Architects memo no.
78: November 2004
In Memo 73 we discussed the often, much
hyped role that paint can play in temperature control in buildings,
and advised that, for all of the hyperbole associated with this subject,
it all came down to colour. The same memo did however have a lightly
veiled reference to the fact that something was brewing in the Resene
labs, which might change the paradigm.
To recapitulate, the sun emits its energy over a wide band of wavelengths.
About 5% of this energy is radiated in the ultra-violet range - not
a lot but it is very damaging to organic matter, due to its very short
44% of the sun's energy is emitted in the visible wavelengths. It
is the ability to reflect this 44% that makes white appear white; and
the ability to absorb it that makes black appear black.
Although the intensity of the sun's energy peaks in this visible range
(actually at about the wavelength of blue light), the majority, 51%
is emitted in the infra-red range.
The ability of white to reflect visible light extends through into
the infra-red and, because of this, white surfaces remain relatively
cool to touch even in direct sunlight. The converse is true of black
and dark colours, which absorb in this infra-red area, resulting in
significant heat build up of the surface. As the emissivity of paints
is not particularly good, this surface heat is conducted into the substrate
and radiated into the building or vehicle.
Not all dark colours behave like this however, and once again Mother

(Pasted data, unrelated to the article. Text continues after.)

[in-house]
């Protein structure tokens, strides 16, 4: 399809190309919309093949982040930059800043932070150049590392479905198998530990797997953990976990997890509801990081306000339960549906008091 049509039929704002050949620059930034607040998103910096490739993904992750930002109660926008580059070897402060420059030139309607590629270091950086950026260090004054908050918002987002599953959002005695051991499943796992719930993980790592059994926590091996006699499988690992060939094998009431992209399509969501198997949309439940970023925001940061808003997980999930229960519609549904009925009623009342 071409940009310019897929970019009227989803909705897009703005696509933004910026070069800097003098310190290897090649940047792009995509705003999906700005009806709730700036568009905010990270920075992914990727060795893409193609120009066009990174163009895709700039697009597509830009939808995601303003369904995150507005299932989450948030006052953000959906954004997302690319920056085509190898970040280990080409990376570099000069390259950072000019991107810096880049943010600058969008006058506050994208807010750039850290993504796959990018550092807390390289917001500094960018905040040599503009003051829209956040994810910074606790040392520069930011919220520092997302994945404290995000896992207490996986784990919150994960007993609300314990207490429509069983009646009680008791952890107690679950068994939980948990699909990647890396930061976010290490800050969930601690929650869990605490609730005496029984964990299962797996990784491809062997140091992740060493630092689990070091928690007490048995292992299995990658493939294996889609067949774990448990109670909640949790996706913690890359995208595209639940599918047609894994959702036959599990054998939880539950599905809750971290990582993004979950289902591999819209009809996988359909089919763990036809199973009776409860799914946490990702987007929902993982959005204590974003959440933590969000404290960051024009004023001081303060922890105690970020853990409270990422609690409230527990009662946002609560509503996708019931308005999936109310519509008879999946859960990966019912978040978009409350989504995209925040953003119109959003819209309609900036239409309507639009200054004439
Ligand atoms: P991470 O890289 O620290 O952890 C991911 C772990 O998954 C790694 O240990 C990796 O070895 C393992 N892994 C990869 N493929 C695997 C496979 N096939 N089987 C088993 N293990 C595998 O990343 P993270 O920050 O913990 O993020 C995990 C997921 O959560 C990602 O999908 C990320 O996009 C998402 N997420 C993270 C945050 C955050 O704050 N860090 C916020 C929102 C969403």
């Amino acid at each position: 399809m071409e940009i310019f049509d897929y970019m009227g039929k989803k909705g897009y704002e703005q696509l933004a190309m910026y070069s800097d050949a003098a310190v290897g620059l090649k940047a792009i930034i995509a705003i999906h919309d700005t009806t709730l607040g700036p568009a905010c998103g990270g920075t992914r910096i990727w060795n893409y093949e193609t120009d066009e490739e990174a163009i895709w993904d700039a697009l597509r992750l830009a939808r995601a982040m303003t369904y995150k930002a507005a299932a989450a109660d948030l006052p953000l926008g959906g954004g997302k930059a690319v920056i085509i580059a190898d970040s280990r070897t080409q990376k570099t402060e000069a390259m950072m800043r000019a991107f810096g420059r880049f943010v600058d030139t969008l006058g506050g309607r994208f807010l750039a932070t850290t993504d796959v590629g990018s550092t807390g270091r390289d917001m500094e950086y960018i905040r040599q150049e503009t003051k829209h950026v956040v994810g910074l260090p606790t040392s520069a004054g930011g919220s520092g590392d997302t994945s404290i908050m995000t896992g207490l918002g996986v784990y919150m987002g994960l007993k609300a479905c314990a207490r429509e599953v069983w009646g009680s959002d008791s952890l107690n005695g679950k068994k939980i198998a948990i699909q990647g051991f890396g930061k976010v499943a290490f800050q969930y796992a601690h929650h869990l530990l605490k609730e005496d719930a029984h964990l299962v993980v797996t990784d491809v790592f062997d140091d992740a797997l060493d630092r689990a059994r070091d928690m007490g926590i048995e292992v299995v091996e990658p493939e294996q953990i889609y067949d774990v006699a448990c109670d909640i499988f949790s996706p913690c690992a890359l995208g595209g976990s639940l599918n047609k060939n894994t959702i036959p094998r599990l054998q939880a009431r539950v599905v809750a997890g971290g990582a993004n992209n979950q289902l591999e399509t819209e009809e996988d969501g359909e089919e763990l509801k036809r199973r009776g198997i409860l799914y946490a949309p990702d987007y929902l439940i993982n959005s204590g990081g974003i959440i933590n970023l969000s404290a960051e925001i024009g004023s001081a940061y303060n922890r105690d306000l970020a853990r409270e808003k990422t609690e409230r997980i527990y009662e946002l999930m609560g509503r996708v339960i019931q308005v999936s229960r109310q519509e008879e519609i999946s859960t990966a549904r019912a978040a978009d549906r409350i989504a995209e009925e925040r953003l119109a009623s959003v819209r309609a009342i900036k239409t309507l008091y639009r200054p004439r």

Nature beat us by a few million years. Most plants have leaves of a
very high chroma green and some of them are very dark indeed. If the
leaves reached the same temperature when exposed to solar radiation
that a similar coloured paint would, they would shrivel and die. The
fact that they don't is because the pigment they contain, chlorophyll,
absorbs in the visible range in order to photosynthesise its requirement,
but reflects in the infra-red range, keeping the plant cool.
Over the past few decades there has been vigorous industrial effort
developing high heat resistant pigments for the ceramics industry. Most
paint pigments will simply break down at the very high temperatures
at which ceramics are fired. A different strategy is needed and the
ceramics pigment industry has found novel ways of doping refractory
metal oxides of titanium, zirconium, chromium and so on with other metal
ions to produce a wide range of high temperature colours.
More recently the behaviour of these mixed metal oxides has been examined
in the infra-red range and it became apparent that some have anomalous
behaviour showing partial reflectance over these wavelengths. Focussing
on this aspect, further refinements have been made to maximise this
behaviour to the extent that useful products have been commercialised.
So what does this mean? In a practical example we studied the immensely
popular COLORSTEEL® colour Karaka. This colour has a light reflectance
value of about 5% (i.e. it absorbs 95% of all visible light) and, when
formulated with traditional pigments, adsorbs strongly in the infra-red.
Under a standard Resene test of irradiation with infra-red lamps, the
surface temperature rises 28.5°C after 5 minutes exposure. The same
colour produced with infra-red reflecting pigments rose only 16.2°C
in the same test.
This 12°C difference can make a tremendous difference to the stresses
exerted upon the substrate and can have a telling effect on its stability
as well as the heat gain of it.
The initial launch of this technology will be in Resene
Hi-Glo acrylic roof paint where it will appear as a 'CoolColour™'
option for a limited range of dark colours.
As well as the new pigments being inherently durable in themselves,
it is expected that the resulting lower temperatures will give added
longevity to the coating.
Our utilisation of this technology is clearly in its infancy and as
experience is gained, one can readily envisage many areas it could be
used on. Imagine dark trim enamels that did not flake off windowsills
in two years? Cool eh!
View the Resene
CoolColour brochure. (You will need Acrobat Reader).